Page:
Release Date: Nov. 3, 2020
This is an early developer preview of Python 3.10
Major new features of the 3.10 series, compared to 3.9
Python 3.10 is still in development. This releasee, 3.10.0a2 is the second of six planned alpha releases. Alpha releases are intended to make it easier to test the current state of new features and bug fixes and to test the release process. During the alpha phase, features may be added up until the start of the beta phase (2021-05-03) and, if necessary, may be modified or deleted up until the release candidate phase (2021-10-04). Please keep in mind that this is a preview release and its use is not recommended for production environments.
Many new features for Python 3.10 are still being planned and written. Among the new major new features and changes so far:
- PEP 623 -- Remove wstr from Unicode
- PEP 604 -- Allow writing union types as X | Y
- PEP 612 -- Parameter Specification Variables
- PEP 626 -- Precise line numbers for debugging and other tools.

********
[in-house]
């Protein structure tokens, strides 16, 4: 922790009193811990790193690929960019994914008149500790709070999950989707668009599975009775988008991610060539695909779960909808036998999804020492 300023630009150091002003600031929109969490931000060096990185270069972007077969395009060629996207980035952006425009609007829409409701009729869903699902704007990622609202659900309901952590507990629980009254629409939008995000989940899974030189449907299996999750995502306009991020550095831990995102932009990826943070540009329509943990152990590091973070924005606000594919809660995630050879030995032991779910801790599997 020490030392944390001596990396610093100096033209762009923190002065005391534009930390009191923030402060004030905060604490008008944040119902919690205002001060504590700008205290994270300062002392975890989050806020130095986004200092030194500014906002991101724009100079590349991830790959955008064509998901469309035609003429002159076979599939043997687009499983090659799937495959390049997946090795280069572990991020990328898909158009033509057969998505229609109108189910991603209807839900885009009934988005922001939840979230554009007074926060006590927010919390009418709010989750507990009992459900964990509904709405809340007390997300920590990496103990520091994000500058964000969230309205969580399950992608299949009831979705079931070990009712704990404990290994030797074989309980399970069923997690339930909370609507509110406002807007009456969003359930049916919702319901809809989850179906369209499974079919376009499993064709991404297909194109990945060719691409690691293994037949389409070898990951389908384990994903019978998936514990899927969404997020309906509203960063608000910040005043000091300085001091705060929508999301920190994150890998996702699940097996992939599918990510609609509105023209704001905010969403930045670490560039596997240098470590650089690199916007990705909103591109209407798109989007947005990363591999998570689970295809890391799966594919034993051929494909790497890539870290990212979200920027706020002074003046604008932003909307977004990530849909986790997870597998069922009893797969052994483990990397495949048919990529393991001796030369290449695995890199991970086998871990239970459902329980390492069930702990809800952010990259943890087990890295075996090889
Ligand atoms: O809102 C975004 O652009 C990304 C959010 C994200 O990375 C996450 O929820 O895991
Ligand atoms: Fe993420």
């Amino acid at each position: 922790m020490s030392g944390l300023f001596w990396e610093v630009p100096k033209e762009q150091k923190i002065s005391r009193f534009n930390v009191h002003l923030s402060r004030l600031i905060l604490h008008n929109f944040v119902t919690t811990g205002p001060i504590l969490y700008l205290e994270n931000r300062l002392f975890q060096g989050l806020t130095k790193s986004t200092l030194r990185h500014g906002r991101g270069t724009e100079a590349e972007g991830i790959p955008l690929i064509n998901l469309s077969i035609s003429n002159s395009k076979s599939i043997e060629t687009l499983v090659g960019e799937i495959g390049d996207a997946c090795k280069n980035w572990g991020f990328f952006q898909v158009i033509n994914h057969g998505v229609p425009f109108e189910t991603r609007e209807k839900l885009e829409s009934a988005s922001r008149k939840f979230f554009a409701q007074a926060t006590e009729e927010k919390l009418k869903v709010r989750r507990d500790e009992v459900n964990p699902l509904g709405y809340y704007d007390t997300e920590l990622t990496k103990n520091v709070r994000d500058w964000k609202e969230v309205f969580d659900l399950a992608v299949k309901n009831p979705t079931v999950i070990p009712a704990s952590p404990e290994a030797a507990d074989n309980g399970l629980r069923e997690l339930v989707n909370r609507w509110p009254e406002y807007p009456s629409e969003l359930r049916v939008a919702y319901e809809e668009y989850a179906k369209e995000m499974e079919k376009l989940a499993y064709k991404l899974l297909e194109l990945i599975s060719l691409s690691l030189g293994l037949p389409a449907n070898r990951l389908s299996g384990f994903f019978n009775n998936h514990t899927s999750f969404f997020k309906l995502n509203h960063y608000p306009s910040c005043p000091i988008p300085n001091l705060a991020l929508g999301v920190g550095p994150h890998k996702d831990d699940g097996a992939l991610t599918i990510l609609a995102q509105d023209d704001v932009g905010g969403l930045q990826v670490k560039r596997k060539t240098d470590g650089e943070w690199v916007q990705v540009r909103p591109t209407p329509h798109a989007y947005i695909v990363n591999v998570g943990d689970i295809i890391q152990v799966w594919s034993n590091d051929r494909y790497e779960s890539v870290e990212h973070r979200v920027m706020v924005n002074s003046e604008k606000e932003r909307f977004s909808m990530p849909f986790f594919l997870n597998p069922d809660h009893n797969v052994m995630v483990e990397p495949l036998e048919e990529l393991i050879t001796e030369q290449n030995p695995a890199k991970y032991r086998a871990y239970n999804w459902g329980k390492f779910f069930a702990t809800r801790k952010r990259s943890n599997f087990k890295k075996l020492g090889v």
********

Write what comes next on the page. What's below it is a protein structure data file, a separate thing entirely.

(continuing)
from __future__ import annotations(PEP 563) is now the default.
PEP 618 -- Add Optional Length-Checking To zip.
(Hey, fellow core developer, if a feature you find important is missing from this list, let Pablo know.)
The next pre-release of Python 3.10 will be 3.10.0a3, currently scheduled for 2020-12-07.
- Online Documentation
- PEP 619, 3.10 Release Schedule
- Report bugs at https://bugs.python.org.
- Help fund Python and its community.
And now for something completely different
The cardinality (the number of elements) of infinite sets can be one of the most surprising results of set theory. For example, there are the same amount of even natural numbers than natural numbers (which can be even or odd). There is also the same amount of rational numbers than natural numbers. But on the other hand, there are more real numbers between 0 and 1 than natural numbers! All these sets have infinite cardinality but turn out that some of these infinities are bigger than others. These infinite cardinalities normally are represented using aleph numbers. Infinite sets are strange beasts indeed.
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